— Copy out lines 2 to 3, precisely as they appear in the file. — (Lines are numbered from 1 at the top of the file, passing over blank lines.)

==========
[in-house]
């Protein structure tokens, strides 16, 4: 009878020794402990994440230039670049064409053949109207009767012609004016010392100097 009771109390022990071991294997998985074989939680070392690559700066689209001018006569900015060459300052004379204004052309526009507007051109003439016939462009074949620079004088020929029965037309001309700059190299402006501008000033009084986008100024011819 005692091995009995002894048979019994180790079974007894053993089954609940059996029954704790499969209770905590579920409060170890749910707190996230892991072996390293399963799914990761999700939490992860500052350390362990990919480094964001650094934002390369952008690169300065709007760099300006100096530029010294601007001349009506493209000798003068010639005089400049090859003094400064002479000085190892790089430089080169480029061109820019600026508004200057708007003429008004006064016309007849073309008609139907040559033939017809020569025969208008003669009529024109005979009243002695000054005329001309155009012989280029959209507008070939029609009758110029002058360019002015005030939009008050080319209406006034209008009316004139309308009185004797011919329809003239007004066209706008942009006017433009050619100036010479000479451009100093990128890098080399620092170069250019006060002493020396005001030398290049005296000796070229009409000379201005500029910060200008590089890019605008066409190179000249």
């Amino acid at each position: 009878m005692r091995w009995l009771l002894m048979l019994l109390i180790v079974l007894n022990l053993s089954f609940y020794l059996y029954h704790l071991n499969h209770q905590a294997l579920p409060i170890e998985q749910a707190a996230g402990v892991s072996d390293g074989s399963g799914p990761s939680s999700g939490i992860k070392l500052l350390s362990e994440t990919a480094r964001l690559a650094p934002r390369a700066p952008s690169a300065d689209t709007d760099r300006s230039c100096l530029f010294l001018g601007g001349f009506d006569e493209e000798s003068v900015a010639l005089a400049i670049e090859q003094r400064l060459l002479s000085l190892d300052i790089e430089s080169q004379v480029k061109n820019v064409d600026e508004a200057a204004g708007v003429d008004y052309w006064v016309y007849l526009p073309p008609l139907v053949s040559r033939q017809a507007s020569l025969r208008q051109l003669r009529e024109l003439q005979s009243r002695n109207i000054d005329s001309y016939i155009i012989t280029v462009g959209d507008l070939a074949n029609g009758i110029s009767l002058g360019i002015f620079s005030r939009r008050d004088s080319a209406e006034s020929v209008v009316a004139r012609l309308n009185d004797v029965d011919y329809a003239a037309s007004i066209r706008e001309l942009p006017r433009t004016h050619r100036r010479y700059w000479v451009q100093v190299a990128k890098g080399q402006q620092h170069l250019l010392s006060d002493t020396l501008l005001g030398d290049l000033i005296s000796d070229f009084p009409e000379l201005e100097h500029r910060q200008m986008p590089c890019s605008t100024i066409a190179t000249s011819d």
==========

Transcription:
């Protein structure tokens, strides 16, 4: 009878020794402990994440230039670049064409053949109207009767012609004016010392100097 009771109390022990071991294997998985074989939680070392690559700066689209001018006569900015060459300052004379204004052309526009507007051109003439016939462009074949620079004088020929029965037309001309700059190299402006501008000033009084986008100024011819 005692091995009995002894048979019994180790079974007894053993089954609940059996029954704790499969209770905590579920409060170890749910707190996230892991072996390293399963799914990761999700939490992860500052350390362990990919480094964001650094934002390369952008690169300065709007760099300006100096530029010294601007001349009506493209000798003068010639005089400049090859003094400064002479000085190892790089430089080169480029061109820019600026508004200057708007003429008004006064016309007849073309008609139907040559033939017809020569025969208008003669009529024109005979009243002695000054005329001309155009012989280029959209507008070939029609009758110029002058360019002015005030939009008050080319209406006034209008009316004139309308009185004797011919329809003239007004066209706008942009006017433009050619100036010479000479451009100093990128890098080399620092170069250019006060002493020396005001030398290049005296000796070229009409000379201005500029910060200008590089890019605008066409190179000249």
């Amino acid at each position: 009878m005692r091995w009995l009771l002894m048979l019994l109390i180790v079974l007894n022990l053993s089954f609940y020794l059996y029954h704790l071991n499969h209770q905590a294997l579920p409060i170890e998985q749910a707190a996230g402990v892991s072996d390293g074989s399963g799914p990761s939680s999700g939490i992860k070392l500052l350390s362990e994440t990919a480094r964001l690559a650094p934002r390369a700066p952008s690169a300065d689209t709007d760099r300006s230039c100096l530029f010294l001018g601007g001349f009506d006569e493209e000798s003068v900015a010639l005089a400049i670049e090859q003094r400064l060459l002479s000085l190892d300052i790089e430089s080169q004379v480029k061109n820019v064409d600026e508004a200057a204004g708007v003429d008004y052309w006064v016309y007849l526009p073309p008609l139907v053949s040559r033939q017809a507007s020569l025969r208008q051109l003669r009529e024109l003439q005979s009243r002695n109207i000054d005329s001309y016939i155009i012989t280029v462009g959209d507008l070939a074949n029609g009758i110029s009767l002058g360019i002015f620079s005030r939009r008050d004088s080319a209406e006034s020929v209008v009316a004139r012609l309308n009185d004797v029965d011919y329809a003239a037309s007004i066209r706008e001309l942009p006017r433009t004016h050619r100036r010479y700059w000479v451009q100093v190299a990128k890098g080399q402006q620092h170069l250019l010392s006060d002493t020396l501008l005001g030398d290049l000033i005296s000796d070229f009084p009409e000379l201005e100097h500029r910060q200008m986008p590089c890019s605008t100024i066409a190179t000249s011819d």